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Wednesday, October 3, 2018

Salvation: IWSG October 2018

It's IWSG Day. The goal of this blog hop is to share and encourage. Writers can express doubts and concerns without fear of appearing foolish or weak. Those who have been through the fire can offer assistance and guidance. It’s a safe haven for insecure writers of all kinds. IWSG is the brainchild of Alex Cavanaugh, our brilliant ninja leader.  Co-Hosts for October Dolorah @ Book Lover, Christopher D. Votey, Tanya Miranda, and Chemist Ken!

This month’s optional question: How do major life events affect your writing? Has writing ever helped you through something?

Well, duh!

Any writing I accomplished prior was a lead-up to the place I landed one day in 2009, when after 23 years at the same organization my position was eliminated in a large-scale expense reduction. In at 8:00 as usual, out at 4:00, forever—with no notice and certainly no plan. The next day I woke up and the only way I could handle the shock of having been dumped on my proverbial keister was to write. The resulting essay became my first post here on Middle Passages and almost ten years later it’s one of the pieces of which I remain the most proud. Sure I’d edit it now, tighten it up.  But it was real, from the gut, gritty…and, it had voice. 

So, Middle Passages was born and through this medium, I took my first steps on the journey toward what I am today—settled, comfortable and proud of what I’ve accomplished. The early day-to-day writing—along with subsequent articles, essays, and yes, those pesky unpublished novels, well, they're my joy, and I suppose my legacy. You'll find the real me, the person I always wanted to be here and in the other pieces I produce. No matter what the topic, writing comes from as deep as I can go, and all of it, every word I've written since, stems from that first day of unemployment.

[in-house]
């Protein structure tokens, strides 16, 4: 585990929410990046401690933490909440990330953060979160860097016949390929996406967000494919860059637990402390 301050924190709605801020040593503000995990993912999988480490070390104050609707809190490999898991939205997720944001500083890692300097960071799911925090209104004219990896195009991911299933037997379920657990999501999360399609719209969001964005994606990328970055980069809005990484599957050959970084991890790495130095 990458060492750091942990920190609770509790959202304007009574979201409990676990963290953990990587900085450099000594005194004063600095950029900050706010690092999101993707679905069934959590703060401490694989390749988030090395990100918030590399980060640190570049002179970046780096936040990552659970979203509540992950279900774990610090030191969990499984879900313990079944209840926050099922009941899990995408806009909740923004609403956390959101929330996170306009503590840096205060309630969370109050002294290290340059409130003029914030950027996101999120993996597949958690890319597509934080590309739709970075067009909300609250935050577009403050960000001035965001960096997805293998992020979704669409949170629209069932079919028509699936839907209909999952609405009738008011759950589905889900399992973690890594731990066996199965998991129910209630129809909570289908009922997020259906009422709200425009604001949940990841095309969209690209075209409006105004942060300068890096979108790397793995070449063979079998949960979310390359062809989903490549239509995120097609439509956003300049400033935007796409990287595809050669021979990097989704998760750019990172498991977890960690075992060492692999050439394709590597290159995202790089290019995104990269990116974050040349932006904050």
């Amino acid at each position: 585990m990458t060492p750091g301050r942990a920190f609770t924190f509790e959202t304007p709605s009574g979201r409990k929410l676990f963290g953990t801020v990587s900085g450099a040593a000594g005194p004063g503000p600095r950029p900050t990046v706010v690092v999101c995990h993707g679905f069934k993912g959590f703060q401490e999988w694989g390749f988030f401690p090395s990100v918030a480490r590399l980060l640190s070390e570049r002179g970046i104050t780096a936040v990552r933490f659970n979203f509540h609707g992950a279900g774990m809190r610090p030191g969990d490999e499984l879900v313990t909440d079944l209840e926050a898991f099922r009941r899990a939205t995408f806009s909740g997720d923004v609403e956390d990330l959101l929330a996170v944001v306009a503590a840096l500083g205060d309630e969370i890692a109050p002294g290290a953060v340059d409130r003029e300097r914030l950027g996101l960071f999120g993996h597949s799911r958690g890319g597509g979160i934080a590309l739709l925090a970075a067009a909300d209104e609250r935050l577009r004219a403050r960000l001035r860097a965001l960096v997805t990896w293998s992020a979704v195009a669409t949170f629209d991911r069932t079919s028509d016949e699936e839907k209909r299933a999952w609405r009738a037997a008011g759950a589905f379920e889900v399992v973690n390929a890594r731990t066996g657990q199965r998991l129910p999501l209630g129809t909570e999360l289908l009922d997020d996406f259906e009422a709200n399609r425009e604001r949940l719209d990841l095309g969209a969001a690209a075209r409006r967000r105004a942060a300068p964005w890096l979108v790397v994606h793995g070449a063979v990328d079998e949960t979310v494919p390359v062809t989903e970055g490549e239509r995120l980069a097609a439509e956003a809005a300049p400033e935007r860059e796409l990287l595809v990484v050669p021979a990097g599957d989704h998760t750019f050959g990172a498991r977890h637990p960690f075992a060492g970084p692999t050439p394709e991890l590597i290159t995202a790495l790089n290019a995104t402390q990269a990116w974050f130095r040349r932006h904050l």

There I sat at my kitchen counter, weighed down by a white-space-vacuum-lack-of-purpose, but as soon as I began to write, my panic slipped away. I became focused on finding the exact word, imbuing the piece with the flavor of my crisis and my hope. Hours later, I pressed publish for the first time knowing I'd started something good, something that mattered, and aware in the gut-honest-heart of me that no matter what the future introduced, writing had to be a part of it.

I've carried forth in that regard ever since, because one thing that remains crystal clear. Writing doesn't just help. It's salvation.